Words, Words, Words: A Humanitarian Impasse

At a humanitarian impasse, we sit. We have been here at this Syrian crossroads for three years now waiting for diplomatic follow-through from the international community and growing wearier all the while.
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At a humanitarian impasse, we sit. We have been here at this Syrian crossroads for three years now waiting for diplomatic follow-through from the international community and growing wearier all the while. Our long-anticipated opportunity to rise to our feet and step forward, well, it came and went with failed Geneva II Peace Talks, and here we remain.

In October's United Nations Security Council (UNSC) Presidential Statement calling for unhindered humanitarian access within Syria, we found optimism. Yet, in the aftermath, the international community revealed its impotence in pressuring parties to the conflict to adopt these policy changes, drastically affecting the lives of millions of Syrians. Instead, circumstances only deteriorated and cynicism won.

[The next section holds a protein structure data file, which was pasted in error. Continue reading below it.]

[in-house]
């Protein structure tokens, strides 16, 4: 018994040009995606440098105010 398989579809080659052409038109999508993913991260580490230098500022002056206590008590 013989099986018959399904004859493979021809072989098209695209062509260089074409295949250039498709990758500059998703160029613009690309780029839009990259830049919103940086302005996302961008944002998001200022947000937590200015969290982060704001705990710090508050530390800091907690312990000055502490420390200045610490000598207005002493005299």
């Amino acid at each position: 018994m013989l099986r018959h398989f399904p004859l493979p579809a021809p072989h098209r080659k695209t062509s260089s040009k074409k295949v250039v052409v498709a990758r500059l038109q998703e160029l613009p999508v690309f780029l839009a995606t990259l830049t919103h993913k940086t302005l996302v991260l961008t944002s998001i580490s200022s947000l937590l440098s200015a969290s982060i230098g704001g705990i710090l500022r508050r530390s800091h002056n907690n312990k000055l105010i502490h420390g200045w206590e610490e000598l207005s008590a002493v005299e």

We have advocated actively for diplomatic follow-through, knowing we will only be able to efficiently provide assistance when the leaders of all parties to the conflict are convincingly obliged to enforce the humanitarian principle of access to assistance for those in need. To reach vulnerable persons inside Syria, Handicap International has expended costly time and resources to sidestep the tyrannizing barriers currently in place. Still, solutions within our scope of influence are fractional and transitory at best.

Yet, on February 22, with the passing of UNSC Resolution 2139, we stood to our feet to see a light at the end of the tunnel, however faint and distant it remained. Something had to come in the wake of missed opportunities by the United Nations "High Level Group" tasked with following up on the implementation of the Presidential Statement -- their words, words, words, but drastically inadequate action taken.

Disempowered by the politicization of the humanitarian imperative and quasi-paralyzed by an unprecedented catastrophe of humanitarian inaccessibility, we have gradually lost our patience with these words. Much the same, the Syrian people are watching the clock tick, made restless by the death tolls of empty rhetoric.

But with or without patience, we have maintained hope. We know that concrete actions to facilitate humanitarian actors in reaching vulnerable Syrians are ready to be taken. Immediately, a framework for monitoring access enhancement must be developed and disseminated to all stakeholders. UNSC leaders must resolutely communicate that obligations of parties to the conflict will be closely scrutinized, and any arbitrary denial of humanitarian access will be classified as a violation of International Humanitarian Law. Good intentions are futile without effective execution.